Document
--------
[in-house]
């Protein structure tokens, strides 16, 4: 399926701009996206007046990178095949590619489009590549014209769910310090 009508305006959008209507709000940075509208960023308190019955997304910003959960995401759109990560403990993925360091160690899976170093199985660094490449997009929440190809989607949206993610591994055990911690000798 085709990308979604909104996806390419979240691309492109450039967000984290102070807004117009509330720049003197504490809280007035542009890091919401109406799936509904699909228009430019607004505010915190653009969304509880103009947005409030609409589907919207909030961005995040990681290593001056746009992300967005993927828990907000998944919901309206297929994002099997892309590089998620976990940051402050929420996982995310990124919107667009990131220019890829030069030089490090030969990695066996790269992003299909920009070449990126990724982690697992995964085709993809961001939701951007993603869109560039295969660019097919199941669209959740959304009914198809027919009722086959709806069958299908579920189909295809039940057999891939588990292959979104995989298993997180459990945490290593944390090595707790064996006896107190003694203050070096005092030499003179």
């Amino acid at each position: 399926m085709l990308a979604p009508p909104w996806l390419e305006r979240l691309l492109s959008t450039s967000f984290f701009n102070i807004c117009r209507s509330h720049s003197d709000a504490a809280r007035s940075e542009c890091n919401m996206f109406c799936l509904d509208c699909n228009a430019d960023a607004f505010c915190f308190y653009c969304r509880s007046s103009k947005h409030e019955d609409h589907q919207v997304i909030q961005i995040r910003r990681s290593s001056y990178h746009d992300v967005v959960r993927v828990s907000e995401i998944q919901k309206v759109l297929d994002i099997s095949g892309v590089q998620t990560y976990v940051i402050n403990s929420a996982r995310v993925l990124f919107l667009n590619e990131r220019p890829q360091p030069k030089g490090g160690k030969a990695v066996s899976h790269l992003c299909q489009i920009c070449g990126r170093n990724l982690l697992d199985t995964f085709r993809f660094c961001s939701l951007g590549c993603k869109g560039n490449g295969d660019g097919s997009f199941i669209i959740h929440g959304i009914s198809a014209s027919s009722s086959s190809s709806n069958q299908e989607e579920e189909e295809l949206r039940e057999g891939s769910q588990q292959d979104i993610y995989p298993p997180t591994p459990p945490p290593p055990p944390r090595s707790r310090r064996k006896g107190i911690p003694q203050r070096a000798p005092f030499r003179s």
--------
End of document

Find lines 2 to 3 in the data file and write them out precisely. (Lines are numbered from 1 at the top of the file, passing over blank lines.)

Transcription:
């Protein structure tokens, strides 16, 4: 399926701009996206007046990178095949590619489009590549014209769910310090 009508305006959008209507709000940075509208960023308190019955997304910003959960995401759109990560403990993925360091160690899976170093199985660094490449997009929440190809989607949206993610591994055990911690000798 085709990308979604909104996806390419979240691309492109450039967000984290102070807004117009509330720049003197504490809280007035542009890091919401109406799936509904699909228009430019607004505010915190653009969304509880103009947005409030609409589907919207909030961005995040990681290593001056746009992300967005993927828990907000998944919901309206297929994002099997892309590089998620976990940051402050929420996982995310990124919107667009990131220019890829030069030089490090030969990695066996790269992003299909920009070449990126990724982690697992995964085709993809961001939701951007993603869109560039295969660019097919199941669209959740959304009914198809027919009722086959709806069958299908579920189909295809039940057999891939588990292959979104995989298993997180459990945490290593944390090595707790064996006896107190003694203050070096005092030499003179």
């Amino acid at each position: 399926m085709l990308a979604p009508p909104w996806l390419e305006r979240l691309l492109s959008t450039s967000f984290f701009n102070i807004c117009r209507s509330h720049s003197d709000a504490a809280r007035s940075e542009c890091n919401m996206f109406c799936l509904d509208c699909n228009a430019d960023a607004f505010c915190f308190y653009c969304r509880s007046s103009k947005h409030e019955d609409h589907q919207v997304i909030q961005i995040r910003r990681s290593s001056y990178h746009d992300v967005v959960r993927v828990s907000e995401i998944q919901k309206v759109l297929d994002i099997s095949g892309v590089q998620t990560y976990v940051i402050n403990s929420a996982r995310v993925l990124f919107l667009n590619e990131r220019p890829q360091p030069k030089g490090g160690k030969a990695v066996s899976h790269l992003c299909q489009i920009c070449g990126r170093n990724l982690l697992d199985t995964f085709r993809f660094c961001s939701l951007g590549c993603k869109g560039n490449g295969d660019g097919s997009f199941i669209i959740h929440g959304i009914s198809a014209s027919s009722s086959s190809s709806n069958q299908e989607e579920e189909e295809l949206r039940e057999g891939s769910q588990q292959d979104i993610y995989p298993p997180t591994p459990p945490p290593p055990p944390r090595s707790r310090r064996k006896g107190i911690p003694q203050r070096a000798p005092f030499r003179s």